I'm thinking of my grandmother this morning, because I'm praying with her rosary.
Gram passed away this summer. My theology about the afterlife is uncertain at best, but this morning when I thought of her, I hoped that our life with God after we die is like a new semester-- none of last semester's failings follow us. (I was not a very good student. I clearly remember how much I loved the beginning of the semester, when I hadn't ruined everything yet.)
She was a funny, bright, interesting woman who had made some horrifically, catastrophically selfish choices. I loved her, and I was furious with her. I deeply resented the armor of helplessness that she put on, shielding herself from accountability.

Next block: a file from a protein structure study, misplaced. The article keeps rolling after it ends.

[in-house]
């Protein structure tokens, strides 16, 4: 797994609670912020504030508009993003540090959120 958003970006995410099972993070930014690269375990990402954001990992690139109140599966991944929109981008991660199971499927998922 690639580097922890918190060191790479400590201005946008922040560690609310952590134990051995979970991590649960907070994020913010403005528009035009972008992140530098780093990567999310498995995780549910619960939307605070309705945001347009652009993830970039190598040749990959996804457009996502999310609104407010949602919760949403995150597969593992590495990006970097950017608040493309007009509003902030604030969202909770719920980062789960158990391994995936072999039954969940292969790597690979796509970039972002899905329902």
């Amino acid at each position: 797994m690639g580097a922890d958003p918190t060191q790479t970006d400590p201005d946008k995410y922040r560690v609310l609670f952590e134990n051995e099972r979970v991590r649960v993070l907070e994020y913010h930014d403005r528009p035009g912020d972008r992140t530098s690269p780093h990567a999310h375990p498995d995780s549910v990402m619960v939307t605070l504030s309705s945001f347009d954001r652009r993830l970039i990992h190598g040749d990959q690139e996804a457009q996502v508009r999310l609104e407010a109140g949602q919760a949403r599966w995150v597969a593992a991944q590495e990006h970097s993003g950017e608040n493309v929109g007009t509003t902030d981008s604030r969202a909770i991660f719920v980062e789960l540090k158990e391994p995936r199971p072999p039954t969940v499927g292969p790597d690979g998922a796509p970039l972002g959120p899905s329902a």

I don't understand her faith. She was observant in worship, but not in life. She was Catholic, attended Mass every weekend and regularly brought communion to those who weren't able to come to church. One of my very favorite memories from childhood is praying the rosary together at bedtime when I visited. (In fact, years ago I told my mother that the only thing I wanted when Gram died was one of her rosaries. Gram sent one immediately.) But so many of her choices, her actions-- let's say they did not reflect the fruit of the spirit, and leave it at that.
I hope Gram has been made whole, has become who she was created to be. I hope to one day meet that restored person.
Accreditation Day 2
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